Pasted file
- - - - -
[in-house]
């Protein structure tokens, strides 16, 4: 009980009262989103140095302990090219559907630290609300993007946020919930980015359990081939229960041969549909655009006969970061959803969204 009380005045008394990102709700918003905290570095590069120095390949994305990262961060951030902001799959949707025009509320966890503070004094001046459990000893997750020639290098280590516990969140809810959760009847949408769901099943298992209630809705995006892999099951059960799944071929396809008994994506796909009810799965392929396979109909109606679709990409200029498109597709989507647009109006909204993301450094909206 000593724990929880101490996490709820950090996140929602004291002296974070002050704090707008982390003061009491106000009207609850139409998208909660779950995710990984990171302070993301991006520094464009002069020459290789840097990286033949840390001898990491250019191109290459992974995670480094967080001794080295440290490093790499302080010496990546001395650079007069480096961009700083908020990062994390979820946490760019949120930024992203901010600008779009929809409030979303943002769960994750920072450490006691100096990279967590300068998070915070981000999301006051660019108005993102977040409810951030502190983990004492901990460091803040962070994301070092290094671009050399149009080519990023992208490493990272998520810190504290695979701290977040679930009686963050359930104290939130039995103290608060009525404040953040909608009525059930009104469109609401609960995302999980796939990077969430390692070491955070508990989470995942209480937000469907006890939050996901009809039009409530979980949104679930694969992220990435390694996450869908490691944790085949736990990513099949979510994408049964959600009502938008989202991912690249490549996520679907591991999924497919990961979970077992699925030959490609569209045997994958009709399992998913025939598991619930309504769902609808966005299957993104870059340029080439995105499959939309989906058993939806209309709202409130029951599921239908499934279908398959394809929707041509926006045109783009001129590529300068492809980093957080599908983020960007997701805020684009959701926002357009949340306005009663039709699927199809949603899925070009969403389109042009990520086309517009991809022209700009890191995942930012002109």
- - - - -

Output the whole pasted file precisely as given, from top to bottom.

[in-house]
């Protein structure tokens, strides 16, 4: 009980009262989103140095302990090219559907630290609300993007946020919930980015359990081939229960041969549909655009006969970061959803969204 009380005045008394990102709700918003905290570095590069120095390949994305990262961060951030902001799959949707025009509320966890503070004094001046459990000893997750020639290098280590516990969140809810959760009847949408769901099943298992209630809705995006892999099951059960799944071929396809008994994506796909009810799965392929396979109909109606679709990409200029498109597709989507647009109006909204993301450094909206 000593724990929880101490996490709820950090996140929602004291002296974070002050704090707008982390003061009491106000009207609850139409998208909660779950995710990984990171302070993301991006520094464009002069020459290789840097990286033949840390001898990491250019191109290459992974995670480094967080001794080295440290490093790499302080010496990546001395650079007069480096961009700083908020990062994390979820946490760019949120930024992203901010600008779009929809409030979303943002769960994750920072450490006691100096990279967590300068998070915070981000999301006051660019108005993102977040409810951030502190983990004492901990460091803040962070994301070092290094671009050399149009080519990023992208490493990272998520810190504290695979701290977040679930009686963050359930104290939130039995103290608060009525404040953040909608009525059930009104469109609401609960995302999980796939990077969430390692070491955070508990989470995942209480937000469907006890939050996901009809039009409530979980949104679930694969992220990435390694996450869908490691944790085949736990990513099949979510994408049964959600009502938008989202991912690249490549996520679907591991999924497919990961979970077992699925030959490609569209045997994958009709399992998913025939598991619930309504769902609808966005299957993104870059340029080439995105499959939309989906058993939806209309709202409130029951599921239908499934279908398959394809929707041509926006045109783009001129590529300068492809980093957080599908983020960007997701805020684009959701926002357009949340306005009663039709699927199809949603899925070009969403389109042009990520086309517009991809022209700009890191995942930012002109």